Tuesday, October 26, 2010


Ten days ago, after leaving Sewanee, Tennessee, I celebrated an auspicious anniversary in my life. On October 16, 2008, following my retirement, I became an associate of the Order of the Sisters of St. Mary, a religious community based at Sewanee that has made a significant difference in my life on The Mountain. It is there that I was given the space to worship and pray freely without worrying about church program and organization and my place in the hierarchal order of ordained clergy. I didn’t become free from responsibility because in order to become an associate, a candidate must follow a discipline created after the example of the Benedictine order, adhering to it for a year before being installed as an associate – regular prayer, attendance at chapel services, participation in the life of the community, charitable giving…a discipline that covered two pages of my personal rule.

I miss Tuesday Morning Prayer and Eucharist (held at 7 a.m.) and the wonderful Sunday services with a community of approximately 30 – 40 people on Sundays, the community breakfasts with eight Sisters who have become my spiritual sisters for life –The Rev. Sr. Lucy, Sr. Miriam, Sr. Elizabeth, Sr. Mary Zita, Sr. Martha Mary, Sr. Madeleine Mary, Sr. Margaret, and The Rev. Sr. Julian. And then there’s the formidable presence of The Rev. Dr. Susanna Metz who delivers Tuesday morning homilies – a tall woman dressed in swirling silk dresses who celebrates Eucharist in her bare feet – and, I am pleased to add, who is a candidate for bishop in the Episcopal Diocese of Northern Michigan. Each of these people have influenced me profoundly with their individual ideas about the contemplative life and have challenged me to evaluate how well I’m living my life according to the purpose for which God created me. And they’ve done this, not with false piety, but amid much laughter and table talk, as well as within a silence as deep as that of the gray stones of the chapel walls. Some Sundays I preached and assisted on the altar at St. Mary’s, and I’ve also preached at one of their “missions,” Grace Fellowship Church, which is located near the Convent.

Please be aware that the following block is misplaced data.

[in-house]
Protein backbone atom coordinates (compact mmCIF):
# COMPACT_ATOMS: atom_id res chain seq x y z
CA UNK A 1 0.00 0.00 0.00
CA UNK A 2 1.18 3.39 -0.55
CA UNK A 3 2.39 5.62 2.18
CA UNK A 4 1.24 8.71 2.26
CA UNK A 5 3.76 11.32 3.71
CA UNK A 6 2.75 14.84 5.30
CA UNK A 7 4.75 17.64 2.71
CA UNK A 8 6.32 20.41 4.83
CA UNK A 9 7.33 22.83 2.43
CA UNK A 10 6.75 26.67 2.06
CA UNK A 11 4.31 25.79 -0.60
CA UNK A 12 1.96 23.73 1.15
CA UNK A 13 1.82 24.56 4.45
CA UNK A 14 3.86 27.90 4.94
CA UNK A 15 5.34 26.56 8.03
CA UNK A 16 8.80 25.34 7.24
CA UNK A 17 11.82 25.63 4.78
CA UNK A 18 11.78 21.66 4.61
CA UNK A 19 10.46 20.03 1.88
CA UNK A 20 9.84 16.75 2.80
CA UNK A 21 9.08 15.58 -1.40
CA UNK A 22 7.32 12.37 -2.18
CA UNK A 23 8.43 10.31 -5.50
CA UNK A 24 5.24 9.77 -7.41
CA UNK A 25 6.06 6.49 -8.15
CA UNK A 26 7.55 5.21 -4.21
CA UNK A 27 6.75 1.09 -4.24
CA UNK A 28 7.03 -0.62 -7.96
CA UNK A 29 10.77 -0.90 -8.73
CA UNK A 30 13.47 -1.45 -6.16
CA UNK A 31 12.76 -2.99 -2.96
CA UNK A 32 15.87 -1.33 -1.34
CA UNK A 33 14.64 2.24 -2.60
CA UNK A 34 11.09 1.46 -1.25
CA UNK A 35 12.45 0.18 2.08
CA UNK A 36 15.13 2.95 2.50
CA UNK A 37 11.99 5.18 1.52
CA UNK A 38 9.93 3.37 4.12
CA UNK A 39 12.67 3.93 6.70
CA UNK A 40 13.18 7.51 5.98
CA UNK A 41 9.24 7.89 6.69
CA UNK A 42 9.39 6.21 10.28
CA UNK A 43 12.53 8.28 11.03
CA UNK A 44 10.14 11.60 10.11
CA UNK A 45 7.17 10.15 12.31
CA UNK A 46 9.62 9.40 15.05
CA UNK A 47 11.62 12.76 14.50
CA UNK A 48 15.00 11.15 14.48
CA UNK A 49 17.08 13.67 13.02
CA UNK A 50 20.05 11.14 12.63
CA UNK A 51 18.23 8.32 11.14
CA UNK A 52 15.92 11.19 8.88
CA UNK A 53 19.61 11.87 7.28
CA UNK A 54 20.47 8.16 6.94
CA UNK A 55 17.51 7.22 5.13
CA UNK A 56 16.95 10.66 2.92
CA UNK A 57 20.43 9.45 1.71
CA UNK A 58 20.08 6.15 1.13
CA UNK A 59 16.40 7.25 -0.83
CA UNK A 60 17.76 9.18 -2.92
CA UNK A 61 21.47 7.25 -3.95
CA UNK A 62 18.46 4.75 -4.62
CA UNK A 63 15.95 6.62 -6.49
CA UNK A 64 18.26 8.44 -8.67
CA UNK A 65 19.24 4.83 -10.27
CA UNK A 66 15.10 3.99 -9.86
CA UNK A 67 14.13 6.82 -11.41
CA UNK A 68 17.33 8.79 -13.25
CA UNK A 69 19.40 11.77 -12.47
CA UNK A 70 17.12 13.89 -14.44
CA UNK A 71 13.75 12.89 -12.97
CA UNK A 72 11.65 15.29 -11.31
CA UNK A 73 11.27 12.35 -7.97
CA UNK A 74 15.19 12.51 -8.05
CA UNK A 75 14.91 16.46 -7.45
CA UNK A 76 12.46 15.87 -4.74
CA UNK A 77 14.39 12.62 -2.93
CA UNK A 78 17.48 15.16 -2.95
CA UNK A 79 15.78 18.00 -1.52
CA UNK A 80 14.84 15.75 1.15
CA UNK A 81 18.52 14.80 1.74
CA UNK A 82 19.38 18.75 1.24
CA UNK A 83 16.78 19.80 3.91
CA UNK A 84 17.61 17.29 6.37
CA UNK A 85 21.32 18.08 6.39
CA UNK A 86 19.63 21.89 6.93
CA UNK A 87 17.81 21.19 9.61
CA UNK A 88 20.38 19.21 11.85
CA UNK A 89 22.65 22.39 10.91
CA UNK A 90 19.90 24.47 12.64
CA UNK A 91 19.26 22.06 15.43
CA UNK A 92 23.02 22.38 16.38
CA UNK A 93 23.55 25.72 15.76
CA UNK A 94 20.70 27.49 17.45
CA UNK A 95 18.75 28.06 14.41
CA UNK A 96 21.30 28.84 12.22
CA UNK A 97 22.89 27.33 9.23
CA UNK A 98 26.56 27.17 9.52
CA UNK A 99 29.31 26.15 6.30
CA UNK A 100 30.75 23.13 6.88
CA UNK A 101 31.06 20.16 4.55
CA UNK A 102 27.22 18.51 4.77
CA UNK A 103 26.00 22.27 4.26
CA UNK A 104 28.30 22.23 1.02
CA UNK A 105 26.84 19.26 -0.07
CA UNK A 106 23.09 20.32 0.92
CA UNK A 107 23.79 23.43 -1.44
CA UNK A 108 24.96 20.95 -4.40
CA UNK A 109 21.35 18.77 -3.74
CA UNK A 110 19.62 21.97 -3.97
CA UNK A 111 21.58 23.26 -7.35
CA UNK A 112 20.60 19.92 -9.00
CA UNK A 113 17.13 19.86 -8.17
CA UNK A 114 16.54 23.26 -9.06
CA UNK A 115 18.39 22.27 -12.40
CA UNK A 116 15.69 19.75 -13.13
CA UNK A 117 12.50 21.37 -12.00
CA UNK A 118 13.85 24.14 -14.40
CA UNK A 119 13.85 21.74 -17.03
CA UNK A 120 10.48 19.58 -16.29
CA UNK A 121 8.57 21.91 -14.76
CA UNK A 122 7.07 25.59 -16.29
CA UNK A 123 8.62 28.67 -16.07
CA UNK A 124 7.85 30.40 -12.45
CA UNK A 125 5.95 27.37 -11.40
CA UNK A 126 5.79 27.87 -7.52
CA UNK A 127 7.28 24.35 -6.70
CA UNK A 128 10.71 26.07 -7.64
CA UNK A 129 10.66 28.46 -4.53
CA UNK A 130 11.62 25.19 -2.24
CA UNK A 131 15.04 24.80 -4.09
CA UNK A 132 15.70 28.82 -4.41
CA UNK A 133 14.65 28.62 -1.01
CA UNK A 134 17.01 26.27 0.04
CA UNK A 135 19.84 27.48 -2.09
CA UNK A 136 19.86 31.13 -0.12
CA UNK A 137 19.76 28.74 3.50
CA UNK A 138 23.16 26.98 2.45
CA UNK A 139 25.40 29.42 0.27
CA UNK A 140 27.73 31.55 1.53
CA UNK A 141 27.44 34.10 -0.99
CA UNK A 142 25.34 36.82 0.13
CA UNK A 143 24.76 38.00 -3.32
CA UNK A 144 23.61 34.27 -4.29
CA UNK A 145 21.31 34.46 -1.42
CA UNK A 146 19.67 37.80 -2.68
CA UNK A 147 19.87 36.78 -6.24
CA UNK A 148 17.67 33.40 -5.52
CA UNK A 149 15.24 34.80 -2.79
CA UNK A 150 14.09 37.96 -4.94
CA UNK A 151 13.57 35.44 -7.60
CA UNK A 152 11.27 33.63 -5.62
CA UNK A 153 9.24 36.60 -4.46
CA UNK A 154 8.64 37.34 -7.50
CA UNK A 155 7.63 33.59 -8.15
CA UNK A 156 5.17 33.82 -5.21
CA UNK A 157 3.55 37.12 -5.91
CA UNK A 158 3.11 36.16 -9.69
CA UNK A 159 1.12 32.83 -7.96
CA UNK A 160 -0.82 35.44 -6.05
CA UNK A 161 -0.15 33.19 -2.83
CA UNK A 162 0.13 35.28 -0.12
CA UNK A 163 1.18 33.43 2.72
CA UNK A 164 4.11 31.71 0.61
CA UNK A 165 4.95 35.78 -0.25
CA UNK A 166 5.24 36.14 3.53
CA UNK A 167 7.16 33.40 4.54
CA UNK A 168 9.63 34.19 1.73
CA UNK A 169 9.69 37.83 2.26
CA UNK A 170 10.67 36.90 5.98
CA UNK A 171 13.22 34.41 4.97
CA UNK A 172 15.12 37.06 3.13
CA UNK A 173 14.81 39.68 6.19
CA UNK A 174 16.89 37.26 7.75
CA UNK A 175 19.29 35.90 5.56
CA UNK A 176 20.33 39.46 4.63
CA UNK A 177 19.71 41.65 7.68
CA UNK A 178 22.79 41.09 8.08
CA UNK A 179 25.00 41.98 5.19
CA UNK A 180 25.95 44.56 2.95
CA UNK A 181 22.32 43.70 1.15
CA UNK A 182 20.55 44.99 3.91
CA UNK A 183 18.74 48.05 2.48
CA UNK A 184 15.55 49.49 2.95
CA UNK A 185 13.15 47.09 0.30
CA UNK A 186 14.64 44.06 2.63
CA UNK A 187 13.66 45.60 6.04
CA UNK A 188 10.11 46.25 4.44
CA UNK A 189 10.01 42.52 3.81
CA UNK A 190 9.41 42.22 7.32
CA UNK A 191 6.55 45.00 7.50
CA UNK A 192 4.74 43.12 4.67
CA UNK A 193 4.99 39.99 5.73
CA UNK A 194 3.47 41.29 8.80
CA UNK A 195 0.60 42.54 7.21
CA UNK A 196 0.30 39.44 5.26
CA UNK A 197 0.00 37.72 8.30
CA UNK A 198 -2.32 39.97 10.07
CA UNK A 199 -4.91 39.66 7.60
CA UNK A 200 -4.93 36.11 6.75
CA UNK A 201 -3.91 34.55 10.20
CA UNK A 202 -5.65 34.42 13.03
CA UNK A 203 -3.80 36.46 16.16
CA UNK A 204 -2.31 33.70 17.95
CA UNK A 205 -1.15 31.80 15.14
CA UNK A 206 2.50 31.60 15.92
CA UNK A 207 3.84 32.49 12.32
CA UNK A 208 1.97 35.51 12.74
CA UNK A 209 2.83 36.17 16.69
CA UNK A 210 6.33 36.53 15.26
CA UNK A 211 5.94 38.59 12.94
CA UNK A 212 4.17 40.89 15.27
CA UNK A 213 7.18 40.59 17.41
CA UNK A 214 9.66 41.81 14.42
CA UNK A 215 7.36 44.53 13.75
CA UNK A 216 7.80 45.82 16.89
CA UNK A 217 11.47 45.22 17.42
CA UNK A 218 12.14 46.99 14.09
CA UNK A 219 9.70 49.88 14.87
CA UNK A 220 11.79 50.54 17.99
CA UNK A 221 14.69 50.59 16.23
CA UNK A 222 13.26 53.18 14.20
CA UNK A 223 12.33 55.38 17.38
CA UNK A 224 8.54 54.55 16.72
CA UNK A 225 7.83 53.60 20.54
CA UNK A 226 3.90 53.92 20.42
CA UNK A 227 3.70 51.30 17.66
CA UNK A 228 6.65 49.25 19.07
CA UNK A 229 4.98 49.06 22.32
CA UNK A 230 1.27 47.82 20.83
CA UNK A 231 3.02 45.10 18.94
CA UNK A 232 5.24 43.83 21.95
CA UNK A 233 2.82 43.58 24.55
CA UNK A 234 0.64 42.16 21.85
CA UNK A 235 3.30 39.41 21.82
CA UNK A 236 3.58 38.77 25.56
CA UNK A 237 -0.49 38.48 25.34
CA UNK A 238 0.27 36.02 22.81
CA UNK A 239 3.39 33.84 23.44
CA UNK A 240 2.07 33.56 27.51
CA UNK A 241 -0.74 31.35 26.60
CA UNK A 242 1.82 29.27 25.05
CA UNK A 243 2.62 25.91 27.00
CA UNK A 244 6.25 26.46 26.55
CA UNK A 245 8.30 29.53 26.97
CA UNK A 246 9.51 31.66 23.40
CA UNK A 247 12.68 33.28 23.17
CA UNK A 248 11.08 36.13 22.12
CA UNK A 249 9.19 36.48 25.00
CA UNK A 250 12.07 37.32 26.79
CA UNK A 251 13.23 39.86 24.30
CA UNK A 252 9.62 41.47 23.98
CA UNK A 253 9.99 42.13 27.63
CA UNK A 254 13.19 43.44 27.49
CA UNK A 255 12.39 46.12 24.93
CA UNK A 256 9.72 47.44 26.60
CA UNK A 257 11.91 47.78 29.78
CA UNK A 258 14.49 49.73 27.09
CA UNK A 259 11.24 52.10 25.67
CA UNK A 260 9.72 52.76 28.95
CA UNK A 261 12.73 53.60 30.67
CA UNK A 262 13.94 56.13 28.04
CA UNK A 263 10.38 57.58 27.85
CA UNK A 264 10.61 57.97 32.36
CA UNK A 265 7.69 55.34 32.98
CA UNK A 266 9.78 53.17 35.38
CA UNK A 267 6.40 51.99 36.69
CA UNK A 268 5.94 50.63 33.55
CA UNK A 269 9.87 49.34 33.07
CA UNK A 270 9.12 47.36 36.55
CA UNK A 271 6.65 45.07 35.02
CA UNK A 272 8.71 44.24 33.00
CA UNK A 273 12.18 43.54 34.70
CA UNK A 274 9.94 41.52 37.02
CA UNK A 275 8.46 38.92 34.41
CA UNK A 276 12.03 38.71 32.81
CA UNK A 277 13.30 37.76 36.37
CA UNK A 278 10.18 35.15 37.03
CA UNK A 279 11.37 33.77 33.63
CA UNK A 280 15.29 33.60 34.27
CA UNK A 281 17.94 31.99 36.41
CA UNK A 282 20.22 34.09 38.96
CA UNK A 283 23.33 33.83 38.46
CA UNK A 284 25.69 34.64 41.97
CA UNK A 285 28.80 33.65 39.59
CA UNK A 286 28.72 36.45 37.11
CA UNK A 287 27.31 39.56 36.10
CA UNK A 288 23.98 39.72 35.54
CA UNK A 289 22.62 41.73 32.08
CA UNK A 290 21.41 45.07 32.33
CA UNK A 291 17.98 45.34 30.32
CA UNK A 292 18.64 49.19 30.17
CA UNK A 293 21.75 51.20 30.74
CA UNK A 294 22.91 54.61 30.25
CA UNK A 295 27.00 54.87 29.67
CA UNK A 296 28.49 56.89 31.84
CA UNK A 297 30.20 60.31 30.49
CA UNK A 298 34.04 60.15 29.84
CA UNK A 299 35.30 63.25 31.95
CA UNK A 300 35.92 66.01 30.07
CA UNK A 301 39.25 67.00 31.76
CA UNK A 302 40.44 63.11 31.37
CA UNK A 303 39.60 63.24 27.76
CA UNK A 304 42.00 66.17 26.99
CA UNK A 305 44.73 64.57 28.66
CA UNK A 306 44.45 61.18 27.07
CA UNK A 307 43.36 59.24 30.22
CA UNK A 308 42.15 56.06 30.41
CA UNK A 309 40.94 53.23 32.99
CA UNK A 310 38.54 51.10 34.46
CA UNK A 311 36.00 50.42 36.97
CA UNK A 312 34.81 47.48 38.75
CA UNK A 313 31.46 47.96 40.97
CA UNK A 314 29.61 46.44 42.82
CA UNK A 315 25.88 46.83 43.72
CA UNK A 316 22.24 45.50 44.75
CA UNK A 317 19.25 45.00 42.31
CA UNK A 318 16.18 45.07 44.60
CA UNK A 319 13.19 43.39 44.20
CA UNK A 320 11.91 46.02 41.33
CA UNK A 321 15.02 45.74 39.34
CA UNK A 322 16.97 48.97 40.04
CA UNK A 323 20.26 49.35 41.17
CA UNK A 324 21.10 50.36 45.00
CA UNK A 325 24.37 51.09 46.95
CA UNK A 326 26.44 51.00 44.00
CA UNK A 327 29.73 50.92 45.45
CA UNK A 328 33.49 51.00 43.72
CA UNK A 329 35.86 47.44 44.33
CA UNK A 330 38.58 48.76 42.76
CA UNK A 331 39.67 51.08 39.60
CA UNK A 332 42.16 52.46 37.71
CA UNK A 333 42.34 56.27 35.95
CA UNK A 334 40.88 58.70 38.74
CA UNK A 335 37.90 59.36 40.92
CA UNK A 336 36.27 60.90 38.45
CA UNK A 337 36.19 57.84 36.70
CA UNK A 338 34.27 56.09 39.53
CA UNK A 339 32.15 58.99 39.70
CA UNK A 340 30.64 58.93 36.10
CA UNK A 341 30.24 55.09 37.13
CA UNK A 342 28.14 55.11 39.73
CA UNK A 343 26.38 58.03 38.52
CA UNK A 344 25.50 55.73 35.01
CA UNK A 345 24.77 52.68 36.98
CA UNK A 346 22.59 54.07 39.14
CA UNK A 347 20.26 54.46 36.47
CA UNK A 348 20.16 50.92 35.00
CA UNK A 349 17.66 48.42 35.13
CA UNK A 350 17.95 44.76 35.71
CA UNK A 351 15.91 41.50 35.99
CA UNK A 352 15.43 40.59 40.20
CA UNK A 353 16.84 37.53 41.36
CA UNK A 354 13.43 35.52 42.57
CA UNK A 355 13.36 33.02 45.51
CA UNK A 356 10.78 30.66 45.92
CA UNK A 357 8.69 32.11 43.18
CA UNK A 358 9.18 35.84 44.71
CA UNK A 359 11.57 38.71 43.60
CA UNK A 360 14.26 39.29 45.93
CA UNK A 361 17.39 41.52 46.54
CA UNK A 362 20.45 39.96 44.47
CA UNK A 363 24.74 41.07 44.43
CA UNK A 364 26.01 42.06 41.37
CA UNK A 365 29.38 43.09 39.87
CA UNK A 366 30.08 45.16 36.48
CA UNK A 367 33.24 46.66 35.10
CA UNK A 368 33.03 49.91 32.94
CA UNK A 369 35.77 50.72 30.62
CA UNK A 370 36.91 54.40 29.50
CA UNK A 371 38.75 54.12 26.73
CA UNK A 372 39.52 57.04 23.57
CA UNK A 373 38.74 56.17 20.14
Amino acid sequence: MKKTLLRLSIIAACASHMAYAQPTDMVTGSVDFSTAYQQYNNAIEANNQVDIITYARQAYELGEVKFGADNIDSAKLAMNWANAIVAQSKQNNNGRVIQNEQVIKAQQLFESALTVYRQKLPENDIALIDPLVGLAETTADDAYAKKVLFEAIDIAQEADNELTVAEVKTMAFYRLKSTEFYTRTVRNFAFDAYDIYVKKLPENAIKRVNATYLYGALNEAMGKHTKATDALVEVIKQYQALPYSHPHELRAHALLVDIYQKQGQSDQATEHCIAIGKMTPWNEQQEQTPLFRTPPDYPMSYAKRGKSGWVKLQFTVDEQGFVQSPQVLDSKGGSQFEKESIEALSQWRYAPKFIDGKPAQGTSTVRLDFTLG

I’ve written a lot of “Sisters and Susanna Poems,” as I call them, some of which appear in my poetry chapbooks, RISING WATER and OLD RIDGES. At present I’m working on another book of poetry, and in reading back over it this morning, I find that the poems reflect a heightened appreciation of the natural world. I attribute this expansion to the deepening of my contemplative life, inspired by the Sisters. Here’s one of the poems in the new book:

In this dry month of August
deer enter the woods of the Cumberland,
foraging among dead branches,
pilfering our berry patch,
brazen creatures following the sound of silver
clinking against china on our porch table.
They are absent of grace
in the shadowy face of hunger,
graze on leavings,
glaring at us across the yard,
eying our full plates,
ears raised at each forkful.
We feel their resentment
curdling a glass of milk,
blueberries withering in the bowl of breakfast,
the admonition “feed my [deer],”
a red-letter line spoken
by the world’s best activist
stirring in the sycamore leaves,
spurring us to shop for corn,
before the cullers come with bow and arrow,
before the autumn deaths,
leaves twisting and falling
into bloodspills of the hungry,
those shuddering hearts
and doe eyes glittering with His message:
“you have done it to the least of mine.”

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